I read “The Tale of Foolish Curiosity” that night, lying in our hotel in Oviedo, with its high northern view overlooking the busy Calle de Jovellanos. In the story, I find a strange and surprising reverberation of our current vulnerability. Anselmo marries Camilla, then convinces his best friend, Lothario, to try and seduce her in order to test her faithfulness. Anselmo’s plan works too well. Lothario and Camilla become lovers. So: “From that time on Anselmo was the most deliciously deluded man in the whole world. He himself led home by the hand the man who had completely destroyed his good name, in the firm belief that he had brought him nothing but glory.”

Not everyone likes this story. J. M. Cohen, the translator of the edition I’m reading, goes so far as to say in his introduction that neither the story’s “morality nor its psychology bears a moment’s examination,” then suggests that impatient readers “skip it.” But with respect to the late Mr. Cohen—translator of Pasternak, Rousseau, Christopher Columbus, and many others—I disagree in the strongest terms. “The Tale of Foolish Curiosity” might well be the very heart of Don Quixote, because it lays bare what Cervantes sees at the heart of human aspiration. Just as Don Quixote is inspired by tales of the knight errant Amadis of Gaul, and suffers mightily for the desires he inherits from his fictional model, so, too, are Anselmo and Lothario inspired by what the other desires. What Anselmo has, he needs Lothario to crave in order for it to have value. What Lothario did not previously desire, he discovers—through the modelling example of his friend Anselmo—is the one possession without which he cannot live.

I’m influenced by René Girard in my reading of this passage, specifically his theory of “mimetic desire.” According to Girard, we don’t desire anything we wish to possess based on its objective merits. Nor do we choose what to desire based on innate preference. In such matters—in acquiring the repertoire of objects and experiences and relationships that illustrate what we think of as our taste—we are wholly lacking in spontaneity, and rely instead on the inspiration of a model. These models, which Girard refers to as “mediators,” can be either internal (people close to us with whom we consider ourselves equal) or external (people distant from us whose authority we acknowledge). Amadis of Gaul is safely external to Don Quixote in this analysis, a mediator whose example the hero might do best to avoid, but to whom Quixote bears no grudge, despite his dents and bruises. Lothario and Anselmo, on the other hand, are internal mediators for each other. And because they see themselves as equal, their relationship is necessarily rivalrous and unstable. Indeed, it can be sustained only by Anselmo’s delusion.

People sometimes react poorly to Girard’s interpretation of desire, and it’s easy enough to see why. Our highest admiration is reserved for those whom we imagine to have emotional autonomy, those of whom it might be said that they are steadfastly self-directed. This is our working definition of integrity: personal, artistic, professional. And if I am truthful, I’ll admit to holding that exact view of my mother. She betrayed no worldly influence. When I was eight years old and wanted North Star runners, her failure to endorse the relationship between those shoes and my potential social status was a source of great irritation for me.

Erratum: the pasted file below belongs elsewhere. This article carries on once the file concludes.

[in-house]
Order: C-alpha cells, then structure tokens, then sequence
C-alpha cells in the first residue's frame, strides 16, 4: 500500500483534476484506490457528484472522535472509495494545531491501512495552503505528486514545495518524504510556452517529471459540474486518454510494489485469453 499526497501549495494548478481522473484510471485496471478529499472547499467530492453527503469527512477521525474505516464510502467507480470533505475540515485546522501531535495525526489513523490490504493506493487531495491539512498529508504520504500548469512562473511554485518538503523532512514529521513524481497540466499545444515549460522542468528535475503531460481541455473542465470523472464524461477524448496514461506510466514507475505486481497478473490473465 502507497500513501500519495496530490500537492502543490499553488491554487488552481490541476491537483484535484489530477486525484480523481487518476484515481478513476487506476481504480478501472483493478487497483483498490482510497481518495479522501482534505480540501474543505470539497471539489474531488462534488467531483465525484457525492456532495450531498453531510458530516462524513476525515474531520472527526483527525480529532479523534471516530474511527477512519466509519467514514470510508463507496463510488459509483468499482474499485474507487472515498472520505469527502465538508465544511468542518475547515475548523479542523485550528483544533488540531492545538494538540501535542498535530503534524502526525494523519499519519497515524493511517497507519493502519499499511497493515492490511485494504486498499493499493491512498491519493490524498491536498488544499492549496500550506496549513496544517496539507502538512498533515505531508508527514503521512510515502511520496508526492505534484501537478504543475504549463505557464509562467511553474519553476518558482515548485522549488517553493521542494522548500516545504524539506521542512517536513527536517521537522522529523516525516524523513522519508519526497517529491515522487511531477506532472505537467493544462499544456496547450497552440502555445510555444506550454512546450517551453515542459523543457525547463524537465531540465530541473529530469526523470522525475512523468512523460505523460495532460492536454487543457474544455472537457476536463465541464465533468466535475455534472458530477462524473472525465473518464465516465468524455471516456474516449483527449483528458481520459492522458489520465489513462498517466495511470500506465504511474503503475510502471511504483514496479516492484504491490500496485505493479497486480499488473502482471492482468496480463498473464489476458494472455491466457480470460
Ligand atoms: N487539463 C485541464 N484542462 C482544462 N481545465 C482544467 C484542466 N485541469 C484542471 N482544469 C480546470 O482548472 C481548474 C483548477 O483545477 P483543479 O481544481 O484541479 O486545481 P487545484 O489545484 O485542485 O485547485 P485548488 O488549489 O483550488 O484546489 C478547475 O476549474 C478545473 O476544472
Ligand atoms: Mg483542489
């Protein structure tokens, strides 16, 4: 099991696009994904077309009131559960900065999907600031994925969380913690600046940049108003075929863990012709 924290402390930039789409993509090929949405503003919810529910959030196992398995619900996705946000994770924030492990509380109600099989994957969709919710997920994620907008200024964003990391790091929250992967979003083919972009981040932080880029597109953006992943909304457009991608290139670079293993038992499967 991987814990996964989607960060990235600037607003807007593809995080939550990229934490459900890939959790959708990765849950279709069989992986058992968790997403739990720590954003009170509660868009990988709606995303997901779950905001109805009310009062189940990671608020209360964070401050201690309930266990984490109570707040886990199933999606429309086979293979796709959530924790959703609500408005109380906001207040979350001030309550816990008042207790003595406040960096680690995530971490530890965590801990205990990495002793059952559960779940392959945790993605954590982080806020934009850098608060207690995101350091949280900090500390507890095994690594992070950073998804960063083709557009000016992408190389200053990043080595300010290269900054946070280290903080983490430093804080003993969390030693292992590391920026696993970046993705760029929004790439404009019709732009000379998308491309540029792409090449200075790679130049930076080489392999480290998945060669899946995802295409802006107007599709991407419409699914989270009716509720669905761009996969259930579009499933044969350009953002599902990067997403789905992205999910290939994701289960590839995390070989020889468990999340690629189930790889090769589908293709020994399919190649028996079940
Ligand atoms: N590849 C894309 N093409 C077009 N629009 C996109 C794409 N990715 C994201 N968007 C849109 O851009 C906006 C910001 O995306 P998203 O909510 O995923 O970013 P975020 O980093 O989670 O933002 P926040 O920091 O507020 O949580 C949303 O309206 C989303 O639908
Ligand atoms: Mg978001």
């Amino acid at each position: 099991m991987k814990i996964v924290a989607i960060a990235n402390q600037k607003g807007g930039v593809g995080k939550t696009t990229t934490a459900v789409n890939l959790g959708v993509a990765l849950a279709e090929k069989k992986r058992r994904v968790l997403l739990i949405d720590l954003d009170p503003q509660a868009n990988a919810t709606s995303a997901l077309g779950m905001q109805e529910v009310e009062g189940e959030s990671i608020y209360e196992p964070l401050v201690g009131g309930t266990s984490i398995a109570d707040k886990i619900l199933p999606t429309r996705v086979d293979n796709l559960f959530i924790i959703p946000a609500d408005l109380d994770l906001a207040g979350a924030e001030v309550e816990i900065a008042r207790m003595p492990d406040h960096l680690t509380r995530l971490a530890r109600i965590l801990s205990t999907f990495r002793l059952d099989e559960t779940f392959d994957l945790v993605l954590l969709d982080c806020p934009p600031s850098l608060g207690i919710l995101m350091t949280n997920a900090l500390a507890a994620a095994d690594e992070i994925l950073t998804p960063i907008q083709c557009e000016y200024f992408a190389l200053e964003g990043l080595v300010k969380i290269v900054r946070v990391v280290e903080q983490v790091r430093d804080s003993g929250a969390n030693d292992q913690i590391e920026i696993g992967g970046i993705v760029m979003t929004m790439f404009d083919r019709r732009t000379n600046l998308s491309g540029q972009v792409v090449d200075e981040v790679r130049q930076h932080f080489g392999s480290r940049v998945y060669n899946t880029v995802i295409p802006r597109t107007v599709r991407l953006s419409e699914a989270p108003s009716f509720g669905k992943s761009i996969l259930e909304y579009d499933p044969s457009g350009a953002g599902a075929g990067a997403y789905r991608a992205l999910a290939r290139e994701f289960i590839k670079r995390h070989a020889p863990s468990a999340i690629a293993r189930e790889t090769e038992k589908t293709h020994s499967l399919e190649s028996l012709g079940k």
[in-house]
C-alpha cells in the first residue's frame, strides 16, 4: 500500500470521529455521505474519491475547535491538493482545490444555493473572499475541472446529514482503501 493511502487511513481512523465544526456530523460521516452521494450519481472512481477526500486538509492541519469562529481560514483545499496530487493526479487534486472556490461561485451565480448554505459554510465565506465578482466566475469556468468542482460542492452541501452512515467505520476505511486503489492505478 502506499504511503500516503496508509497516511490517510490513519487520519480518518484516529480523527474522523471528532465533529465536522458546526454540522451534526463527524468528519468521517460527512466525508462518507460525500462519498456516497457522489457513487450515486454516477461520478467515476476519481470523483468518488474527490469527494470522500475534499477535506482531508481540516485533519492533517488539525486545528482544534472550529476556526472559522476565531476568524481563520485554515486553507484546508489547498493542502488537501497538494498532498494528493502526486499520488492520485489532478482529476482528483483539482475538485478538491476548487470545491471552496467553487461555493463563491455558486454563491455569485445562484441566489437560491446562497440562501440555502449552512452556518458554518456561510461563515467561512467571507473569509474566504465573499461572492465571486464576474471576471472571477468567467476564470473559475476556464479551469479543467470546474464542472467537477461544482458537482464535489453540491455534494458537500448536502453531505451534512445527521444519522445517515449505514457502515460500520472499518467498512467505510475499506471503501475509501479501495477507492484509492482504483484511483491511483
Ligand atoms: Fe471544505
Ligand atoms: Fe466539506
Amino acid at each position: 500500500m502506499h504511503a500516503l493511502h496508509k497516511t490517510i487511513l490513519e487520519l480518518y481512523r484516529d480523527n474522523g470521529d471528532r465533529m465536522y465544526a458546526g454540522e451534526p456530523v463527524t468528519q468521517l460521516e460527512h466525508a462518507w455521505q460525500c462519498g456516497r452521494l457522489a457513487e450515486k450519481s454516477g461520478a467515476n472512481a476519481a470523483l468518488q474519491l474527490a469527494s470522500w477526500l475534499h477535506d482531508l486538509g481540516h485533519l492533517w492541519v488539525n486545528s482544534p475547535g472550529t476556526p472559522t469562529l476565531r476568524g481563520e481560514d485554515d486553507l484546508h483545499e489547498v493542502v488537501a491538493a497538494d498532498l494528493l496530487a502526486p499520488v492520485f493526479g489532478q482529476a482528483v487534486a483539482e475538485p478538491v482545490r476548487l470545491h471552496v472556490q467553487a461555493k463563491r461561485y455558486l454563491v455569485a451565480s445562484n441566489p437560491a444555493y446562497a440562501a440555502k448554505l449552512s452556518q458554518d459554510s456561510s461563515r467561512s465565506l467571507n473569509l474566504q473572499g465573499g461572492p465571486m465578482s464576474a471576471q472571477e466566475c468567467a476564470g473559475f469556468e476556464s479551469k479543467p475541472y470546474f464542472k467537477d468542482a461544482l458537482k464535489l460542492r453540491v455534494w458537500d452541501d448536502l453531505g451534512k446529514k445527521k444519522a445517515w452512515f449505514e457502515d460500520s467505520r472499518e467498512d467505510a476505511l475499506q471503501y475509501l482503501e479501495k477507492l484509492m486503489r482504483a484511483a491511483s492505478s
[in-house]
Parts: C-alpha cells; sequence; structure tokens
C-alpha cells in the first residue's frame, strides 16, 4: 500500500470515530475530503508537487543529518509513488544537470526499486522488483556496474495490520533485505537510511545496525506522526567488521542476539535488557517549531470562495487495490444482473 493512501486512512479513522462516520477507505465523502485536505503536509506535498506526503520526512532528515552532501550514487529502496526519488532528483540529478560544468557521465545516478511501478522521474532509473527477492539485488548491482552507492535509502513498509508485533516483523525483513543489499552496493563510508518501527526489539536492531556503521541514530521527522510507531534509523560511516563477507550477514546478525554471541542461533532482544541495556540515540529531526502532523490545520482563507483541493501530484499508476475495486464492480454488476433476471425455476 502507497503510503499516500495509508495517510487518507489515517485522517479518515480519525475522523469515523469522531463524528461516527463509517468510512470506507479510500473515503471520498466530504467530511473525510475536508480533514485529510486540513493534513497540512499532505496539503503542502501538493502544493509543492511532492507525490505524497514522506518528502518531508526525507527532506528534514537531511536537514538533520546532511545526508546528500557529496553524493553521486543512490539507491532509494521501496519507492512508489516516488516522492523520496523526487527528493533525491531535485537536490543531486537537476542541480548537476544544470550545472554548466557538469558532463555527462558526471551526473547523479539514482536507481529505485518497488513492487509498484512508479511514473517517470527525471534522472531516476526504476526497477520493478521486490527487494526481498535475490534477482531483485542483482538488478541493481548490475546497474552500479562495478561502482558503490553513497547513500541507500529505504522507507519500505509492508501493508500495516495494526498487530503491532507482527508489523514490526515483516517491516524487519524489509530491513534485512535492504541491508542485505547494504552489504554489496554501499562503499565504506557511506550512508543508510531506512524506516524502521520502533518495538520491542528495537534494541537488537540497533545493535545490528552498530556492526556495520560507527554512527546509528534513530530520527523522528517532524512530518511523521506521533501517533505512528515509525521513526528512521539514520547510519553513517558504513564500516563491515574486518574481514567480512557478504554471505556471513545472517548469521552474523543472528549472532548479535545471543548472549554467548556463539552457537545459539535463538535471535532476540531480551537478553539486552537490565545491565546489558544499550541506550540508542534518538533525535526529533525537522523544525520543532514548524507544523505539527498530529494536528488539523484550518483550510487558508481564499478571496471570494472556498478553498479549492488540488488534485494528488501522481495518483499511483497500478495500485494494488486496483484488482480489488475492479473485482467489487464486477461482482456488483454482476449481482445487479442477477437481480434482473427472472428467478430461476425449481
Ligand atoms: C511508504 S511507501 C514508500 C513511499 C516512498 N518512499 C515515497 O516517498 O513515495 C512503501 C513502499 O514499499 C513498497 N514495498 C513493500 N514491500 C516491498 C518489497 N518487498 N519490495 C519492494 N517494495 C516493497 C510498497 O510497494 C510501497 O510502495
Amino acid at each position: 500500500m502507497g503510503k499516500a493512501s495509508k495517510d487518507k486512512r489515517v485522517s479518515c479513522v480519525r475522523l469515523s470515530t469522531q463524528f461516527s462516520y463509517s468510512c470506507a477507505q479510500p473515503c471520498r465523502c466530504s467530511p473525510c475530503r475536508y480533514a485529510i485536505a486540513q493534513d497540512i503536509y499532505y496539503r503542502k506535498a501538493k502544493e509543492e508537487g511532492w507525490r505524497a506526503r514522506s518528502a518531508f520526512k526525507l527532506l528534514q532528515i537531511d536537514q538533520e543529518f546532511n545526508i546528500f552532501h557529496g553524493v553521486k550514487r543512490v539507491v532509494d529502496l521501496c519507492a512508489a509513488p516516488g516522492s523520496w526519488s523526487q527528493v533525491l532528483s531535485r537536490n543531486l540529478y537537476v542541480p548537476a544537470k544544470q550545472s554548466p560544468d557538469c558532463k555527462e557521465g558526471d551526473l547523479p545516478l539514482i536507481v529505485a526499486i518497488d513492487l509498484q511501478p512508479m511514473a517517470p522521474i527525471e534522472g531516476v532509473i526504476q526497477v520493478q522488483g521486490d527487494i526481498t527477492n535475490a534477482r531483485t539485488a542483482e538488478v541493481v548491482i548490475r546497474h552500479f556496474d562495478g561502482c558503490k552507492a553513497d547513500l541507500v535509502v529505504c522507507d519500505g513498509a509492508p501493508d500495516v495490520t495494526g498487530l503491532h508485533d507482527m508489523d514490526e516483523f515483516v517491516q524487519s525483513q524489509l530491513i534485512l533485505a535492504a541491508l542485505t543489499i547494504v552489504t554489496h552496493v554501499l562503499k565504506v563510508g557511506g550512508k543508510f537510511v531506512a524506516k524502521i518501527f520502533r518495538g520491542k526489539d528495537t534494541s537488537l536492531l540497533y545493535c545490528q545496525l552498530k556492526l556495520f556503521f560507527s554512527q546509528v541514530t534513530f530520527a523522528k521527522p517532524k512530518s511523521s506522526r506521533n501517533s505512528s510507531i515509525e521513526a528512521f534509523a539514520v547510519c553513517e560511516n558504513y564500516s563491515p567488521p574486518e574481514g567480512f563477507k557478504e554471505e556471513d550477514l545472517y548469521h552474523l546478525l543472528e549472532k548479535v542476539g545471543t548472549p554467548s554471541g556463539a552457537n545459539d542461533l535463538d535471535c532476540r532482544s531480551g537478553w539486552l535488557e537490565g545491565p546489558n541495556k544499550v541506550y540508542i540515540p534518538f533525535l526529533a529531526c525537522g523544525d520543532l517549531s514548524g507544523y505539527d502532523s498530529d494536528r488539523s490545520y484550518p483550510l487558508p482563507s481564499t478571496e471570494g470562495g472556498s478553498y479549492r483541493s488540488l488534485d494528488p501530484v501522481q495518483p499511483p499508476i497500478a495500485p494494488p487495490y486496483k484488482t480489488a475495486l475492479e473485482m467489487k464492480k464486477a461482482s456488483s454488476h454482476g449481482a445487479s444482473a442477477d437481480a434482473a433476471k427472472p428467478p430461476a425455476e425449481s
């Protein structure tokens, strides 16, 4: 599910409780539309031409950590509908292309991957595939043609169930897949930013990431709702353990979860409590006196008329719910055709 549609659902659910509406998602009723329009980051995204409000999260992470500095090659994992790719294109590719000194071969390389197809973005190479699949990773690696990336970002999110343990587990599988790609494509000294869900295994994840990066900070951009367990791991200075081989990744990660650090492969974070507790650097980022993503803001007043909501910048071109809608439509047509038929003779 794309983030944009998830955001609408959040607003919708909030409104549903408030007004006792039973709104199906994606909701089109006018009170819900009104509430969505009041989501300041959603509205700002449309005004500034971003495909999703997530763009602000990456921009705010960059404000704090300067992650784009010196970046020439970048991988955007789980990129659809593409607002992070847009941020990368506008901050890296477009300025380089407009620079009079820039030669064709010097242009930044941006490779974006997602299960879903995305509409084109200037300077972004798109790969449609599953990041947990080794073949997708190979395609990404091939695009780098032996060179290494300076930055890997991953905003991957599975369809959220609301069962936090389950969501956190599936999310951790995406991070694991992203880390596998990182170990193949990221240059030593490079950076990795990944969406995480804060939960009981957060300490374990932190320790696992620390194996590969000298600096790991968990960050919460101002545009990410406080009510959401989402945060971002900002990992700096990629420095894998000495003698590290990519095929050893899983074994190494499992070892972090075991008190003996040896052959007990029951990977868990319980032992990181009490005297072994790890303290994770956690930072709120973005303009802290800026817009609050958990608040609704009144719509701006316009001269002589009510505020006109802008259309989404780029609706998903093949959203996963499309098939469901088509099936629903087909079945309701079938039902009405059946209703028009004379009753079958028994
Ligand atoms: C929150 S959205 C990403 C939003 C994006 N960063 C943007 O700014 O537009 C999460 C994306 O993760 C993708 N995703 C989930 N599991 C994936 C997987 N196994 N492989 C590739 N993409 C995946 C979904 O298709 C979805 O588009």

As an adult, however, I am filled with awe by thoughts of her independence. One of the last things I remember her saying was spoken not to me but to my brother, yet it lives in my memory as if I had heard the words myself, because it is so true to my sense of who she was. She told him, with real urgency, real intensity: “You must believe in your self!”

So, to recognize that our self is beholden to external models, then, is to admit real weakness. Which is why we don’t like to be told that the reason we’re checking our cellphones for messages is because we subconsciously register the guy sitting opposite us on the bus checking his. Why we don’t like to contemplate that our satisfaction with the apartment we own rises and falls depending on which guest is visiting: our pal who still rents, or the friends with a big house. Why we resist the notion that the cars we drive, or the cuisine we fancy, or the style of dress we adopt is anything less than a personal aesthetic, definitively ours. And why we certainly don’t like to think that our self-image really does fluctuate with our Facebook friend count or the number of people following us on Twitter.

We don’t like to think these things because they make us feel contingent, provisional, caught in the gulf between being and appearing. These considerations—sadly alienating us from our heroes—make us feel vulnerable.

“Oh, hell,” Hermia says to Lysander, “to choose love by another’s eyes.”

Which is interesting to consider in light of the great mimetic hurricane that was the financial collapse of 2008. Interesting to consider particularly that economists are now referring to this collapse as a “Minsky moment,” after Hyman Minsky (1919–1996), who theorized that human nature leads to market instability, as people are fundamentally momentum, not value, investors. That is, people enact their desires in the market mimetically, based entirely on the desires enacted by others.